# What are Fourier Pairs?

Given Fourier's Inversion theorem: $$f(t)=\displaystyle\frac{1}{2\pi}\int_{\omega =-\infty}^\infty e^{i \omega t} \, \mathrm{d}\omega \int_{u=-\infty}^\infty f(u) e^{-i\omega u} \,\mathrm{d}u \tag{1}$$ and the Fourier transform of $f(t)$: $$\displaystyle\mathcal{F}(\omega)=\frac{1}{\sqrt{2\pi}}\int_{t=-\infty}^{\infty}\color{red}{f(t)}e^{-i\omega t}\mathrm{d}t\tag{A}$$

and the Inverse Fourier transform of $\mathcal{F}(\omega)$:

$$\displaystyle \color{red}{f(t)}=\color{blue}{\frac{1}{\sqrt{2\pi}}\int_{\omega=-\infty}^{\infty}\mathcal{F}(\omega)e^{i\omega t}\mathrm{d}\omega}\tag{B}$$

In trying to understand Fourier pairs I substitute $(\mathrm{B})$ into $(\mathrm{A})$ by replacing the part marked $\color{red}{\mathrm{red}}$ in $(\mathrm{A})$ with the expression $(\mathrm{B})$ which gives

$$\displaystyle\mathcal{F}(\omega)=\frac{1}{\sqrt{2\pi}}\int_{t=-\infty}^{\infty}\color{blue}{\frac{1}{\sqrt{2\pi}}\int_{\omega=-\infty}^{\infty}\mathcal{F}(\omega)e^{i\omega t}\mathrm{d}\omega}e^{-i\omega t}\mathrm{d}t$$

$$\implies \mathcal{F}(\omega)=\color{#180}{\displaystyle\frac{1}{2\pi}\int_{t=-\infty}^{\infty} \int_{\omega=-\infty}^{\infty}\mathcal{F}(\omega)\mathrm{d}\omega \mathrm{d}t}\tag{C}$$

Now unless I'm mistaken the RHS of $(\mathrm{C})$ marked $\color{#180}{\mathrm{green}}$ should reduce to $\mathcal{F}(\omega)$ on the LHS of $(\mathrm{C})$.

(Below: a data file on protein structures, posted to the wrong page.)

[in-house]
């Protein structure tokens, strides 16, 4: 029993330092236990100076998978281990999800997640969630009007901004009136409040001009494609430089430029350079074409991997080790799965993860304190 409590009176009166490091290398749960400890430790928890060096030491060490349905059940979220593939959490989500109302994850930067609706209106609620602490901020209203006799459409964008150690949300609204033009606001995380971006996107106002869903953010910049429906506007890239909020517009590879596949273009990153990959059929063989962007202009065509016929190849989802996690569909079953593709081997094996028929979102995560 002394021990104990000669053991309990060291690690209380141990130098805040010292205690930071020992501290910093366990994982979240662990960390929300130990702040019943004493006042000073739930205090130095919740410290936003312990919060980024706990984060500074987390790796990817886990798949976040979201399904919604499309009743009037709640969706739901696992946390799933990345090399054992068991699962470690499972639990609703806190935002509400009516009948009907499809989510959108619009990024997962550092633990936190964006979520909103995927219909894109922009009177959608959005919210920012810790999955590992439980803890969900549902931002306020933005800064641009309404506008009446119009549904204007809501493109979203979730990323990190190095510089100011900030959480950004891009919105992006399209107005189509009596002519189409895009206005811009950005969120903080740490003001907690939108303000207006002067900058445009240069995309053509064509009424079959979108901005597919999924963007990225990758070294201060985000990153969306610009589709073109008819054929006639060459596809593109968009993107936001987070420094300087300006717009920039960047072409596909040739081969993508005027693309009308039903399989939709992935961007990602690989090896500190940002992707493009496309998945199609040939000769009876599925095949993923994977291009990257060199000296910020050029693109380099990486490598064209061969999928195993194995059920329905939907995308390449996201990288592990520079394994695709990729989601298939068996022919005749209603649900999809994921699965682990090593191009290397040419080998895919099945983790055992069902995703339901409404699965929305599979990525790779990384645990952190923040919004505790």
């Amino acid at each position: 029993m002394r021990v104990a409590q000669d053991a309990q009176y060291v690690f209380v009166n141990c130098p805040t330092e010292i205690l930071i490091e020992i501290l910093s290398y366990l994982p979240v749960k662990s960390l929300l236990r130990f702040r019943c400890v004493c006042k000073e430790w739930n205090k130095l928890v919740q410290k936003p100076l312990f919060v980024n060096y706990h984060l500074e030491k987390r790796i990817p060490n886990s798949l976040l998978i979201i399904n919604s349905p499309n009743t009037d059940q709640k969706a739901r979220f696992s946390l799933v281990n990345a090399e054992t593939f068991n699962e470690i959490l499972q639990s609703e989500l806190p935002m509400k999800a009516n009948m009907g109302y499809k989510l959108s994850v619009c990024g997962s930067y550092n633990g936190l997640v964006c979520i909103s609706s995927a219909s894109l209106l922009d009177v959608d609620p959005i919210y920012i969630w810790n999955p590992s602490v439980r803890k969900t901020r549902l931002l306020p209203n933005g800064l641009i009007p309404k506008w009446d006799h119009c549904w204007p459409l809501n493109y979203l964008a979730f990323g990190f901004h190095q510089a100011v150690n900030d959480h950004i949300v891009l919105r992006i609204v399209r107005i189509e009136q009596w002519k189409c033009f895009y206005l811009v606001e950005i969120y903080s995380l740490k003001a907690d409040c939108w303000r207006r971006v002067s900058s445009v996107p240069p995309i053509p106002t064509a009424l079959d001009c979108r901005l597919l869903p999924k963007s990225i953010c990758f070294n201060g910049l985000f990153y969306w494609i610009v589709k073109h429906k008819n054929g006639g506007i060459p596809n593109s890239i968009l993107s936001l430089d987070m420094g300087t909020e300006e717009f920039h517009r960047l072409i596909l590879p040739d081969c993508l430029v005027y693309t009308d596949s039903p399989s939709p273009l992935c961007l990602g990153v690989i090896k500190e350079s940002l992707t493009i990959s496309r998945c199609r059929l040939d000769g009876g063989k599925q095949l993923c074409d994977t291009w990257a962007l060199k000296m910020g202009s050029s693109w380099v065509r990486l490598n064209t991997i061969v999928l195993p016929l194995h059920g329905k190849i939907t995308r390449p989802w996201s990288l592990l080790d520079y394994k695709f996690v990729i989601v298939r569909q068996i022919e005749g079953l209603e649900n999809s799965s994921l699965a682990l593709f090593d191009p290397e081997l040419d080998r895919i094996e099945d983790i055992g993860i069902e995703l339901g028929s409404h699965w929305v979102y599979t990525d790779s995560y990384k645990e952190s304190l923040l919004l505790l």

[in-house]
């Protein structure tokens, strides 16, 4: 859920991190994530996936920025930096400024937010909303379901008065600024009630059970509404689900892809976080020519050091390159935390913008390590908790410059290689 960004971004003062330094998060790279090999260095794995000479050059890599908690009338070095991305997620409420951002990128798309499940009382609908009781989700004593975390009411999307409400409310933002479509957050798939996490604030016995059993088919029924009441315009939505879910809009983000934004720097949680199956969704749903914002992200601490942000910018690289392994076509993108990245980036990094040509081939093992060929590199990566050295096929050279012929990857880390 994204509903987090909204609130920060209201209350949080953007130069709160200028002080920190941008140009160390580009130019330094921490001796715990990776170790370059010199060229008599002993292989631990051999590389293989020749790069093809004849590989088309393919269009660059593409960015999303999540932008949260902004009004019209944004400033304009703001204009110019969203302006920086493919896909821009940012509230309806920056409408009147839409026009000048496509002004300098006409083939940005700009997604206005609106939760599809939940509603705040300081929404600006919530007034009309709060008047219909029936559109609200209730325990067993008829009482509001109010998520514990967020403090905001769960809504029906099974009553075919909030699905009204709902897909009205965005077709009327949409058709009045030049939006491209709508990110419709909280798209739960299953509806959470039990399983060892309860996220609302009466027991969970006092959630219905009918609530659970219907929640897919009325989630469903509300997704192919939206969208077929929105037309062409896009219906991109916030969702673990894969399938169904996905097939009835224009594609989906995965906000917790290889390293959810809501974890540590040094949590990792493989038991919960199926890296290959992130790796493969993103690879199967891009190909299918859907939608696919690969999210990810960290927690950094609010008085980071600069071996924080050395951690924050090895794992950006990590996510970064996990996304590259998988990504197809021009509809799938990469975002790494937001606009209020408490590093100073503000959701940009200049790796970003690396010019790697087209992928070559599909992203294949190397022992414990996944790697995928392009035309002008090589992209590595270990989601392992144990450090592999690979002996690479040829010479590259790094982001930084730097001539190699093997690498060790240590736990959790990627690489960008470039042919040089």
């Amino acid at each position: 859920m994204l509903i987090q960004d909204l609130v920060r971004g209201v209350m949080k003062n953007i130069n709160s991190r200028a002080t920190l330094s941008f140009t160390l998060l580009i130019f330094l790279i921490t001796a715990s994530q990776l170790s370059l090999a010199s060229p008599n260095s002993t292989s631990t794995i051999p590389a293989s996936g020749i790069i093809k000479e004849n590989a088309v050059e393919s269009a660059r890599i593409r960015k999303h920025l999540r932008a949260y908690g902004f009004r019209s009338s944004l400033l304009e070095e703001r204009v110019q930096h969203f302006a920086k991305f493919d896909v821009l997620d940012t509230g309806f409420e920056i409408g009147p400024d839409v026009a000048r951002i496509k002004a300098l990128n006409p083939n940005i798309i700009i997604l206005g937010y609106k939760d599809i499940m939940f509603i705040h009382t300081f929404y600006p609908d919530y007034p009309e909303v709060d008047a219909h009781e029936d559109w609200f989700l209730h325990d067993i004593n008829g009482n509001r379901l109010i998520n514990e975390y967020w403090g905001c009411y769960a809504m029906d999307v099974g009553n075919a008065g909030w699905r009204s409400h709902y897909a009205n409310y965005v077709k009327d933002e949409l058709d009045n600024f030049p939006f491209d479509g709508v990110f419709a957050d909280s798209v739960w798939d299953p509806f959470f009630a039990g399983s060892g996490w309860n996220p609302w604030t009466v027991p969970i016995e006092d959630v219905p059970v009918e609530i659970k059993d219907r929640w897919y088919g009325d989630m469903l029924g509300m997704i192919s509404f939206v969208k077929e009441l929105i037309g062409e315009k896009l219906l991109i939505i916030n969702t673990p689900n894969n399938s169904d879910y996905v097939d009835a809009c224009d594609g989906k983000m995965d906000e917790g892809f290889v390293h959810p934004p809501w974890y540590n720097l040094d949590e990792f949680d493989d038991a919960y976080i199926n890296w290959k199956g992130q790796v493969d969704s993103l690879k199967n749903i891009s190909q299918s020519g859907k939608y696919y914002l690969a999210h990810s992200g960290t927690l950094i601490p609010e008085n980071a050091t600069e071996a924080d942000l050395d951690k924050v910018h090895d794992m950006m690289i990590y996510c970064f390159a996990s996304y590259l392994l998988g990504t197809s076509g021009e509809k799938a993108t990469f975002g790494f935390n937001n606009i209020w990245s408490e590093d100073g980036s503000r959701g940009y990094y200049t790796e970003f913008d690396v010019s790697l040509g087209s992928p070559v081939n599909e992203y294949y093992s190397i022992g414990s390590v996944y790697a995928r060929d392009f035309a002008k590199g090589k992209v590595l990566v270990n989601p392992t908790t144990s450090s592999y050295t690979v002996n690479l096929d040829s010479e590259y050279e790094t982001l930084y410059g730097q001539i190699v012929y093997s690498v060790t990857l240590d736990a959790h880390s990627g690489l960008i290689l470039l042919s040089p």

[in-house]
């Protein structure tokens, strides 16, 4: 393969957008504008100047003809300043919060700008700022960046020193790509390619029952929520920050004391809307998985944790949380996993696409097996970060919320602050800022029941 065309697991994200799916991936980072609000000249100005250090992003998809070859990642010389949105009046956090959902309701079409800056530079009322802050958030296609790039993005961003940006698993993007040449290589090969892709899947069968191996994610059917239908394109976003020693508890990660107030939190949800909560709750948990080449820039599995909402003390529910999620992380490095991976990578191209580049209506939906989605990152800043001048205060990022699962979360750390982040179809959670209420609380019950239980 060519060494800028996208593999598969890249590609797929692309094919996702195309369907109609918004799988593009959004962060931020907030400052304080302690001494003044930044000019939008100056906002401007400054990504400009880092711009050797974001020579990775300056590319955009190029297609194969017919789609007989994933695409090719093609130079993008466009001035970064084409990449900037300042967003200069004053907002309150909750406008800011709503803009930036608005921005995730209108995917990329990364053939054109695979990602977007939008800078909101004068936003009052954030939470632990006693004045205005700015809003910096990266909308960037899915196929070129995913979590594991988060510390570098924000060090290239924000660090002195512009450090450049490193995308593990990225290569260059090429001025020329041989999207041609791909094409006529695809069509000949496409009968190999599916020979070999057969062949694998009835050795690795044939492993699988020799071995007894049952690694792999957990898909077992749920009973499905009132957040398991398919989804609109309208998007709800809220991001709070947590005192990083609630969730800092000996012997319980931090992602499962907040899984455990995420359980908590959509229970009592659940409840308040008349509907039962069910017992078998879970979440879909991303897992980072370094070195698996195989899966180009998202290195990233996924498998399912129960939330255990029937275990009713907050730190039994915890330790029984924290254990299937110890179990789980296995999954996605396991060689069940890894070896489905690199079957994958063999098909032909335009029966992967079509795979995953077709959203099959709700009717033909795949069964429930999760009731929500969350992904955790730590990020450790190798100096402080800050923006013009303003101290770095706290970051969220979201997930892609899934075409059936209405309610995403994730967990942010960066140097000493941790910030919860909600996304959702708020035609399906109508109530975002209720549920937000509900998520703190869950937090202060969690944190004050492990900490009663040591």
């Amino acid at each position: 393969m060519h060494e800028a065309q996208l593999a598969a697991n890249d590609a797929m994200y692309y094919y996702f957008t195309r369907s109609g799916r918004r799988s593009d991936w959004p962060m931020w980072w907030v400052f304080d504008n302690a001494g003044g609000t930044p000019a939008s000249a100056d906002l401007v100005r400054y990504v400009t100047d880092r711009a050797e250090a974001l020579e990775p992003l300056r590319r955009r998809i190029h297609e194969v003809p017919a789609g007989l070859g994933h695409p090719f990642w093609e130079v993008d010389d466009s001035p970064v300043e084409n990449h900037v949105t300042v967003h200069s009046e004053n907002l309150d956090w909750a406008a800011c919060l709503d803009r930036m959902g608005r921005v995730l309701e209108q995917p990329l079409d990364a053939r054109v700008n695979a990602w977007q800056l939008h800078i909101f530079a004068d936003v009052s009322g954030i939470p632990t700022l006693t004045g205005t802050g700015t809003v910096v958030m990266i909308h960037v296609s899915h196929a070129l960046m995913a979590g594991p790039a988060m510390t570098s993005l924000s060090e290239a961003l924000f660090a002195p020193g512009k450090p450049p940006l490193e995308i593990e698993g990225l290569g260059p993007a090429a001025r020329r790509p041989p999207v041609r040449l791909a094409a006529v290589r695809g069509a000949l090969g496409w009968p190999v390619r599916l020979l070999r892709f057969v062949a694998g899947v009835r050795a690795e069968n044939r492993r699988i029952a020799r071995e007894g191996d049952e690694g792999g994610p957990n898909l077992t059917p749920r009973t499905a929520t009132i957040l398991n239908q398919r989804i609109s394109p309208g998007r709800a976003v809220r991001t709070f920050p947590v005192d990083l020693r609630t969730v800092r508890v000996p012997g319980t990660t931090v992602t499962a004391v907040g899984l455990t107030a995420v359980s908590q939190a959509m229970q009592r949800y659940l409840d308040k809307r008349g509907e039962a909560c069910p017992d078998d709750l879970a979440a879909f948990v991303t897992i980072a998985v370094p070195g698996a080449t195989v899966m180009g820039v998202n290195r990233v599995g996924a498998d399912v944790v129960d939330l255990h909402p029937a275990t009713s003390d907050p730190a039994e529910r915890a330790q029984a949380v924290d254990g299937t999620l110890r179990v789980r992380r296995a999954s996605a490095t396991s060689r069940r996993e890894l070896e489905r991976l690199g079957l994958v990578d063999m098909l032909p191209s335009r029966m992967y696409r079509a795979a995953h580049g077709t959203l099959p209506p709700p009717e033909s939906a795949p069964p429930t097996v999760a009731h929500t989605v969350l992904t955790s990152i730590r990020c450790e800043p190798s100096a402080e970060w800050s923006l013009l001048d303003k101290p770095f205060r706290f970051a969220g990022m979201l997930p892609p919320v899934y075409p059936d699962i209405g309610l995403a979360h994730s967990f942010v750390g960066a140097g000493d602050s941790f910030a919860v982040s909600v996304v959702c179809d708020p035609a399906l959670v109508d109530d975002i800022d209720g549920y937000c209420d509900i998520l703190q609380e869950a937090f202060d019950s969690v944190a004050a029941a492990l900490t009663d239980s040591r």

What steps do I need to take to show this?

Thank you.

You should be slightly more careful with your notation. We have the Fourier transform $$\hat{f}(\omega) = \frac{1}{\sqrt{2\pi}} \int_{-\infty}^\infty f(x) e^{-i\omega x} \,dx$$ and Fourier inversion $$f(x) = \frac{1}{\sqrt{2\pi}} \int_{-\infty}^\infty \hat{f}(\xi) e^{i\xi x} \,d\xi.$$ You want to insert the first equation into the second: $$\hat{f}(\omega) =\frac{1}{2\pi} \int_{-\infty}^\infty \int_{-\infty}^\infty \hat{f}(\xi) e^{-i\omega x} e^{i\xi x} \,d\xi\,dx = \frac{1}{2\pi} \int_{-\infty}^\infty \int_{-\infty}^\infty \hat{f}(\xi) e^{i(\xi - \omega)x} \,d\xi\,dx$$ The thing to realize is that the $\omega$ appearing in the argument of $\hat{f}$ on the left is not the same as the one that appears in the definition of the Fourier inversion (your Equation B). By using different letters for the dummy integration variables, you see that the exponentials do not cancel, and the correct version of your equation (C) is the one I have above. At this step there is not much else that can be simplified. Rather than thinking of simplifying your green equation (or, rather, the corrected version I propose), think of it as a result.

• Thanks for your answer, if the Fourier transform is a transformation of $f(t)$ then the Fourier inversion is a transformation of ...? – BLAZE Oct 14 '15 at 6:54
• Well, it is (almost the same) transformation applied to $\hat{f}(\omega)$, namely it is a transform of the Fourier transform of $f$. I'm not sure that this is mathematically meaningful though. – Andrew Oct 14 '15 at 7:03
• I'm just trying to understand why you said "You should be slightly more careful with your notation."? – BLAZE Oct 14 '15 at 9:03
• @Andrew In your last integral the $x$-integration leads to the delta function $δ(ξ-ω)$ and you get the left hand side back. – Urgje Oct 14 '15 at 12:48
• @BLAZE they arent the same for the reason I described above. One $\omega$ appears as an input variable, one appears as a dummy integration variable. These are literally two different things. – Andrew Oct 18 '15 at 15:33